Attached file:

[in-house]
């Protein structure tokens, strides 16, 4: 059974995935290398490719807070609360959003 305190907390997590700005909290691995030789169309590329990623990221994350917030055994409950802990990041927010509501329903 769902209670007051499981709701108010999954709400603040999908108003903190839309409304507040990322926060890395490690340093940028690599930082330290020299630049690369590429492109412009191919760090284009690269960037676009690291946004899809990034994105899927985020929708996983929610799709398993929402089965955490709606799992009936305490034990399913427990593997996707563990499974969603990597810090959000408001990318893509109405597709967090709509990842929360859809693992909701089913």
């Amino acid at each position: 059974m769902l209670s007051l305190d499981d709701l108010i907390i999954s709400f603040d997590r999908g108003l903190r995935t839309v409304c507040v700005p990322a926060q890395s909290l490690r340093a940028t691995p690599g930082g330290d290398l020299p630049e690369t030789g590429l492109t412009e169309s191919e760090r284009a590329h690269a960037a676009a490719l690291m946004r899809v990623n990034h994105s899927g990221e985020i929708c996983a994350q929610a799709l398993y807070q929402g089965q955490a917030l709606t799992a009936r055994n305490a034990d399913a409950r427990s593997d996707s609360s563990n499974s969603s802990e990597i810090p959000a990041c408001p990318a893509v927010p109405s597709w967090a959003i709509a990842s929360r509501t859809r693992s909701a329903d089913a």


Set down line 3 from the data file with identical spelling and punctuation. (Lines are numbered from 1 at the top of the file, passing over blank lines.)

């Amino acid at each position: 059974m769902l209670s007051l305190d499981d709701l108010i907390i999954s709400f603040d997590r999908g108003l903190r995935t839309v409304c507040v700005p990322a926060q890395s909290l490690r340093a940028t691995p690599g930082g330290d290398l020299p630049e690369t030789g590429l492109t412009e169309s191919e760090r284009a590329h690269a960037a676009a490719l690291m946004r899809v990623n990034h994105s899927g990221e985020i929708c996983a994350q929610a799709l398993y807070q929402g089965q955490a917030l709606t799992a009936r055994n305490a034990d399913a409950r427990s593997d996707s609360s563990n499974s969603s802990e990597i810090p959000a990041c408001p990318a893509v927010p109405s597709w967090a959003i709509a990842s929360r509501t859809r693992s909701a329903d089913a």